Large and diverse base for patient recruitment



Scale Advantage of Large Domestic Market



pull for drugs, diagnostic services, healthcare delivery, health insurance, etc.



Enabling policies of Government on Stem cell / GM crops

pganguli
©2005

What did the Indian Patents Act
1970 do for India?

pganguli
©2005



Indian Pharma Industry Performance 2004



Domestic sales of Rs. 268 Bn.



Net Foreign Exchange Earner Export Rs.183 Bn.


Imports Rs. 44 Bn.


Top Ten companies total market share 34.9%


Domestic industry highly competitive and fragmented


Production estimated Rs.415 Bn.


Bulk Drugs


Rs. 94 Bn.


Formulations
-

Rs.321 Bn.

Source:OPPI

pganguli
©2005



Indian Pharma Industry Performance
2004



Ranks 4
th

in Volume and 13
th

in Value terms.



Over 10,000 manufacturing units.


Highly fragmented.


Only about 300 in the organised sector.


60,000 Brands. 60 Therapeutic Categories.


Share of World Pharma Market


………1% in Value, 8% in Volume

Source:OPPI

pganguli
©2005

Indian Pharma Industry

.... Growth Trends

2000

2001

2002

2003

2004

Total
Growth (%)

10.5

9.7

8.3

5.1

6.4

Volume led
Growth (%)

8.2

8.8

8.8

5.8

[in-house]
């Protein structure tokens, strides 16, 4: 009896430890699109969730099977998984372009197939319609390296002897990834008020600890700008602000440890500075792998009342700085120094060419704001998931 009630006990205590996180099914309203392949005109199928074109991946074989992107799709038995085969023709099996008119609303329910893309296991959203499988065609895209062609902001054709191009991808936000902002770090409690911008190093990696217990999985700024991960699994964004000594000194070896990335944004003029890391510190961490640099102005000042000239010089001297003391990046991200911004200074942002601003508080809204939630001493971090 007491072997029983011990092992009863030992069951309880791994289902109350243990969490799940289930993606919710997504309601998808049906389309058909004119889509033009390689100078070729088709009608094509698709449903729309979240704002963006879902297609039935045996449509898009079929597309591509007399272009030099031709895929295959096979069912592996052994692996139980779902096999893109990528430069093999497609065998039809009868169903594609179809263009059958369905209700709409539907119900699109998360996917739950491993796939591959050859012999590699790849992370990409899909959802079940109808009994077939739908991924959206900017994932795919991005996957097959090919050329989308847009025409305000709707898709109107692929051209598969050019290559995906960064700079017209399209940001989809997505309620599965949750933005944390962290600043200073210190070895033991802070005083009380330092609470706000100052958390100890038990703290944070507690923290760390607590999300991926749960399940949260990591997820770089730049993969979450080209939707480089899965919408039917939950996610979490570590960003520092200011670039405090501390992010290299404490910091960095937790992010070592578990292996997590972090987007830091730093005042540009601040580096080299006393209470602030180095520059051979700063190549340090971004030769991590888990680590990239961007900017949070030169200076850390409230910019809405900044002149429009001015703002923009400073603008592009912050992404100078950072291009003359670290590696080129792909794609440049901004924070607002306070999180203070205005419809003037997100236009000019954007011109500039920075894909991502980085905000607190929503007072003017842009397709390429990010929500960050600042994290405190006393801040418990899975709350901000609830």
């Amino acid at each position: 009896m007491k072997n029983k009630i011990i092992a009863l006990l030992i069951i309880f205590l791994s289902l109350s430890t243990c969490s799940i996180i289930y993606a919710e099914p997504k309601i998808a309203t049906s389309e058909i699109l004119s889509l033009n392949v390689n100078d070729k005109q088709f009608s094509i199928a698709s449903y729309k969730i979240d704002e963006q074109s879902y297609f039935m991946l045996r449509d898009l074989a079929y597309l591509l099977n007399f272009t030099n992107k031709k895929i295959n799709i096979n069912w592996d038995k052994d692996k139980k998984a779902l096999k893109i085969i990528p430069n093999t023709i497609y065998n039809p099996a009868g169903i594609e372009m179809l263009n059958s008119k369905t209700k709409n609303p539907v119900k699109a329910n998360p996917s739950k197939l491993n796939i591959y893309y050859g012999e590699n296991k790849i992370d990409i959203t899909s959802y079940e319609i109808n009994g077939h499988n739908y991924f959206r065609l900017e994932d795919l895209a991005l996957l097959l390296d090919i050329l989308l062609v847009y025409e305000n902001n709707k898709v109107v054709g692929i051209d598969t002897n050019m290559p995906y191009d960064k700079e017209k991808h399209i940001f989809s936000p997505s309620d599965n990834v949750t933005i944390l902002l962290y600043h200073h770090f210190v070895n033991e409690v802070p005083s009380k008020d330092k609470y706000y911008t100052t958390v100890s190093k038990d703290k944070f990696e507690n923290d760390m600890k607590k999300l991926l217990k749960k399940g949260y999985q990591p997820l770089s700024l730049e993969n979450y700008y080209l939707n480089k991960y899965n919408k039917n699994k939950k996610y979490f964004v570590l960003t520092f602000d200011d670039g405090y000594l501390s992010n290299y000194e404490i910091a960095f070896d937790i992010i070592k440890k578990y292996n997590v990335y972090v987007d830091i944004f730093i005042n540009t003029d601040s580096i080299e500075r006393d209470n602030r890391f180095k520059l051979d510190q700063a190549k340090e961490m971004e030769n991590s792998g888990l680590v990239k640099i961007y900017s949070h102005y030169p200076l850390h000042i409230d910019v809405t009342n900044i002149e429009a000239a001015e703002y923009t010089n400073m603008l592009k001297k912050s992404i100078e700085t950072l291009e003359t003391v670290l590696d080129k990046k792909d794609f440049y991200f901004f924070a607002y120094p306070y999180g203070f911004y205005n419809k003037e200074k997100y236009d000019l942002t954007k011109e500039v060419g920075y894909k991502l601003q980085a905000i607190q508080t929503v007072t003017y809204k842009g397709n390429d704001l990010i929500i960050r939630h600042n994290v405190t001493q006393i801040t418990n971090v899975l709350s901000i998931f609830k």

6.6

Price Led
Growth (%)

2.3

0.9

-

0.5

-

0.7

-

0.2

Source: ORG
-
IMS also includes Vaccines and Serums which are excluded from 2004 Study of ORG
-
IMS

Source:OPPI

pganguli
©2005

What does the future look like?

pganguli
©2005

Looking through the Indian
Biotech Crystal Ball


Biotech

industry

recorded

a

turnover

of

$
700
mn

in

2003
-
2004

expected

to

reach

$

1

Billion

in

2004
-
2005

and

$

5
Bn

by

2010
.

Potential

to

create

one

million

new

jobs
.

The

number

of

companies

grew

to

235

from

150

in

2002
-
2003
.

Biotech

exports

is

56
%

of

the

total

turnover
.

About

1000

students

graduate

from

Indian

Institutions

in

biotechnology,

60

bio

informatics

centers,

Biotech

Parks,

incubation

centers,

centers

of

Biotech

Excellence
;

growing

fidcal

incentives

by

Government

pganguli
©2005

Bio
-
based Opportunities in India


Biopharmaceuticals alone : US$ 2 billion market


from vaccines and bio
-
generics.


Clinical development services > US$1.5 billion


Bioservices or outsourced research services > US$1 billion


Agricultural and industrial biotechnology > US$500 million


pganguli
©2005

Evolving Opportunities for Indian
Pharma and Biotech Sector


manufacturing

outsourcing,


development

outsourcing

involving

pre

clinical

and



clinical

trials

and

customised

chemistry

services,


contract

research

for

molecules

in

the

pre

launch

stage,



take

lead

position

in